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Alcock, C, Allsman, RA, Alves, DR, Axelrod, TS, Becker, AC, Bennett, DP, Cook, KH, Drake, AJ, Freeman, KC, Geha, M, Griest, K, Lehner, MJ, Marshall, SL, Minniti, D, Nelson, CA, Peterson, BA, Popowski, P, Pratt, MR, Quinn, PJ, Stubbs, CW, Sutherland, W, Tomaney, AB, Vandehei, T & Welch, D 2001, 'The macho project: Microlensing detection efficiency', Astrophysical Journal, Supplement Series, vol. 136, n.º 2, pp. 439-462. https://doi.org/10.1086/322529

The macho project : Microlensing detection efficiency. / Alcock, C.; Allsman, R. A.; Alves, D. R.; Axelrod, T. S.; Becker, A. C.; Bennett, D. P.; Cook, K. H.; Drake, A. J.; Freeman, K. C.; Geha, M.; Griest, K.; Lehner, M. J.; Marshall, S. L.; Minniti, D.; Nelson, C. A.; Peterson, B. A.; Popowski, P.; Pratt, M. R.; Quinn, P. J.; Stubbs, C. W.; Sutherland, W.; Tomaney, A. B.; Vandehei, T.; Welch, D.

En: Astrophysical Journal, Supplement Series, Vol. 136, N.º 2, 10.2001, p. 439-462.

Resultado de la investigación: Article

TY - JOUR

T1 - The macho project

T2 - Microlensing detection efficiency

AU - Alcock, C.

AU - Allsman, R. A.

AU - Alves, D. R.

AU - Axelrod, T. S.

AU - Becker, A. C.

AU - Bennett, D. P.

AU - Cook, K. H.

AU - Drake, A. J.

AU - Freeman, K. C.

AU - Geha, M.

AU - Griest, K.

AU - Lehner, M. J.

AU - Marshall, S. L.

AU - Minniti, D.

AU - Nelson, C. A.

AU - Peterson, B. A.

AU - Popowski, P.

AU - Pratt, M. R.

AU - Quinn, P. J.

AU - Stubbs, C. W.

AU - Sutherland, W.

AU - Tomaney, A. B.

AU - Vandehei, T.

AU - Welch, D.

PY - 2001/10

Y1 - 2001/10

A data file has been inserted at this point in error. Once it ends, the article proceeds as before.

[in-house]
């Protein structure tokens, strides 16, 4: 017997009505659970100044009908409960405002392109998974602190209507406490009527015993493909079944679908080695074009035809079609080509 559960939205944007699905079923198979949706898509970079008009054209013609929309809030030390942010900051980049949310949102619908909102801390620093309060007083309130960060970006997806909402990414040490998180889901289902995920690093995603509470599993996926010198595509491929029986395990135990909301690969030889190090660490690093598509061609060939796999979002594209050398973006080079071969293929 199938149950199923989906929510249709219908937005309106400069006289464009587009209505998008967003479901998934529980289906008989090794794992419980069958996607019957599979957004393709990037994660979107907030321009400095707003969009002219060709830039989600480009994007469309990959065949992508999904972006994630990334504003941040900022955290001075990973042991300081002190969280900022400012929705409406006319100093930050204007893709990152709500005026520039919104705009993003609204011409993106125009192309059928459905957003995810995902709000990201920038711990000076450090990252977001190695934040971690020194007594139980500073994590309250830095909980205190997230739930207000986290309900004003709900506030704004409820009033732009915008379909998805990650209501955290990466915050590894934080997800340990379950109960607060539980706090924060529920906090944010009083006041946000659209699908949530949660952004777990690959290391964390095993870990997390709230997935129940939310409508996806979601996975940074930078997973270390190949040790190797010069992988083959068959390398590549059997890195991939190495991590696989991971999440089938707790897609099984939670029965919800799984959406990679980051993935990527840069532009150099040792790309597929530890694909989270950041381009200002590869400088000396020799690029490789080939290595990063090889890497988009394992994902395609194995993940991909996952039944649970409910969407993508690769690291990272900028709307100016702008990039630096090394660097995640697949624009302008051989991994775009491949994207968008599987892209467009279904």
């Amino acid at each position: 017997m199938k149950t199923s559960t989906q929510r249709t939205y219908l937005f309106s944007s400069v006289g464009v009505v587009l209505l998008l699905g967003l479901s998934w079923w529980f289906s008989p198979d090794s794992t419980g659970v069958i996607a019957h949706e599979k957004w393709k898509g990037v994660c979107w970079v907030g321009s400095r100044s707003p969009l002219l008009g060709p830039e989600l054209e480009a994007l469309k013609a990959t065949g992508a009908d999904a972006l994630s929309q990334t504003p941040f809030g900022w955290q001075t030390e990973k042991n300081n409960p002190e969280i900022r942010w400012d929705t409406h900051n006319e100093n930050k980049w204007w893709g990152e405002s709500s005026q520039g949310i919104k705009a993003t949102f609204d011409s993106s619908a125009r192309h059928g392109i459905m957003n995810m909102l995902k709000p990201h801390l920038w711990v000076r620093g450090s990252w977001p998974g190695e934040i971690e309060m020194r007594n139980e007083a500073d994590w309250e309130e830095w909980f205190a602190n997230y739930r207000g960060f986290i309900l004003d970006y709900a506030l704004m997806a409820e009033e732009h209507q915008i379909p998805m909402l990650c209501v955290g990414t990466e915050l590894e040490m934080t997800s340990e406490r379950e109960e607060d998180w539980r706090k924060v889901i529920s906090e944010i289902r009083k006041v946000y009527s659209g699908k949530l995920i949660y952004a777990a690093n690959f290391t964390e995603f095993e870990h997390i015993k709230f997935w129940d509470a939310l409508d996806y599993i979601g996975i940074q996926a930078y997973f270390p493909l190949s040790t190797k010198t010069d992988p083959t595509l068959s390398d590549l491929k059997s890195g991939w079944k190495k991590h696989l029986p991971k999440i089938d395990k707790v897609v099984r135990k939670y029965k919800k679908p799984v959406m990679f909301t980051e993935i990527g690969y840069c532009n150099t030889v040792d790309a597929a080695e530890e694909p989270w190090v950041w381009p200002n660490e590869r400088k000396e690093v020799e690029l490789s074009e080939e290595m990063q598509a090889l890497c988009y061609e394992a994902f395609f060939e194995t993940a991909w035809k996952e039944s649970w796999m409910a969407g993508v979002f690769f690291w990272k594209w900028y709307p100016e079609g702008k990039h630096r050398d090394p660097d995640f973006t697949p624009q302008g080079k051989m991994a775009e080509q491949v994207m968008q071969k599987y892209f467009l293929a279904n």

N2 - The MACHO project is a search for dark matter in the form of massive compact halo objects (MACHOs). The project has photometrically monitored over forty million stars in the Large Magellanic Cloud (LMC), Small Magellanic Cloud (SMC), and Galactic bulge in search of rare gravitational microlensing events caused by these otherwise invisible objects. In 5.7 yr of observations toward the LMC some 13-17 microlensing events have been observed by the MACHO survey, allowing a direct estimate of the optical depth of τ = 1.2+0.4 -0.3 × 10-7 to be measured. A critical component of this measurement is an accurate determination of the survey's detection efficiency. The detection efficiency is a complicated function of temporal sampling, stellar crowding (the luminosity function), image quality, photometry, time-series analysis, and criteria used to select the microlensing candidates. Here we describe the details of a Monte Carlo used to calculate the efficiency presented in the MACHO 5.7 yr LMC results. A similar calculation was performed for MACHO's 1 yr and 2 yr results. Several shortcomings of these past determinations are corrected, including the addition of fainter source stars, an up-to-date luminosity function for the LMC, and many other improvements. We find the MACHO detection efficiency peaks at 40%-50% for durations between 100 < t̂ < 300 days, depending upon the selection criteria employed.